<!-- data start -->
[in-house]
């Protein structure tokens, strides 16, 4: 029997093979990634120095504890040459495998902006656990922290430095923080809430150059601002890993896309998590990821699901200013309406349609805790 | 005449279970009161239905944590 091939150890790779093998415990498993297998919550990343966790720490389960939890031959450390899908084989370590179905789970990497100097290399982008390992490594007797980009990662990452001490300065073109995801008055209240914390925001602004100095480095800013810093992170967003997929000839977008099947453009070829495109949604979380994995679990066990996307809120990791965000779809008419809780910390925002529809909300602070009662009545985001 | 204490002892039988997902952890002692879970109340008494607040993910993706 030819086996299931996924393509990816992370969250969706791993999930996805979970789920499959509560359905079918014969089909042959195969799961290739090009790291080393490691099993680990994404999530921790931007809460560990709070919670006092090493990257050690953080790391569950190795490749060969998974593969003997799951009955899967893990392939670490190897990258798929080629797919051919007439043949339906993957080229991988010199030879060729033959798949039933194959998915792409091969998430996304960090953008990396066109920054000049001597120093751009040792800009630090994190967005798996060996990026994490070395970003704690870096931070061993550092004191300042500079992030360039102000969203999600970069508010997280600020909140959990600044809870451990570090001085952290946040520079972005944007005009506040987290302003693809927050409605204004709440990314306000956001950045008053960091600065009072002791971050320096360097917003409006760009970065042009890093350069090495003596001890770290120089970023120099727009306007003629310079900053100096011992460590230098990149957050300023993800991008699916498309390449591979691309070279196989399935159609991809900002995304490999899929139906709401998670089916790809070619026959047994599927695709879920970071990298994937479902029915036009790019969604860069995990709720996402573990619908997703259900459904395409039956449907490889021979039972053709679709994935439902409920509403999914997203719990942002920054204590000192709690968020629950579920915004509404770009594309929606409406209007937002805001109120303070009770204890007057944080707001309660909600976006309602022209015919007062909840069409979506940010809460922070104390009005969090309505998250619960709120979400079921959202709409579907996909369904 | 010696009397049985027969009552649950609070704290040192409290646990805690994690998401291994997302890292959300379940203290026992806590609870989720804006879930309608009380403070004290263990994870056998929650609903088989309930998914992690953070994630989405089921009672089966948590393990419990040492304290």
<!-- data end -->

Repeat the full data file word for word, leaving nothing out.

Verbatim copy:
[in-house]
């Protein structure tokens, strides 16, 4: 029997093979990634120095504890040459495998902006656990922290430095923080809430150059601002890993896309998590990821699901200013309406349609805790 | 005449279970009161239905944590 091939150890790779093998415990498993297998919550990343966790720490389960939890031959450390899908084989370590179905789970990497100097290399982008390992490594007797980009990662990452001490300065073109995801008055209240914390925001602004100095480095800013810093992170967003997929000839977008099947453009070829495109949604979380994995679990066990996307809120990791965000779809008419809780910390925002529809909300602070009662009545985001 | 204490002892039988997902952890002692879970109340008494607040993910993706 030819086996299931996924393509990816992370969250969706791993999930996805979970789920499959509560359905079918014969089909042959195969799961290739090009790291080393490691099993680990994404999530921790931007809460560990709070919670006092090493990257050690953080790391569950190795490749060969998974593969003997799951009955899967893990392939670490190897990258798929080629797919051919007439043949339906993957080229991988010199030879060729033959798949039933194959998915792409091969998430996304960090953008990396066109920054000049001597120093751009040792800009630090994190967005798996060996990026994490070395970003704690870096931070061993550092004191300042500079992030360039102000969203999600970069508010997280600020909140959990600044809870451990570090001085952290946040520079972005944007005009506040987290302003693809927050409605204004709440990314306000956001950045008053960091600065009072002791971050320096360097917003409006760009970065042009890093350069090495003596001890770290120089970023120099727009306007003629310079900053100096011992460590230098990149957050300023993800991008699916498309390449591979691309070279196989399935159609991809900002995304490999899929139906709401998670089916790809070619026959047994599927695709879920970071990298994937479902029915036009790019969604860069995990709720996402573990619908997703259900459904395409039956449907490889021979039972053709679709994935439902409920509403999914997203719990942002920054204590000192709690968020629950579920915004509404770009594309929606409406209007937002805001109120303070009770204890007057944080707001309660909600976006309602022209015919007062909840069409979506940010809460922070104390009005969090309505998250619960709120979400079921959202709409579907996909369904 | 010696009397049985027969009552649950609070704290040192409290646990805690994690998401291994997302890292959300379940203290026992806590609870989720804006879930309608009380403070004290263990994870056998929650609903088989309930998914992690953070994630989405089921009672089966948590393990419990040492304290």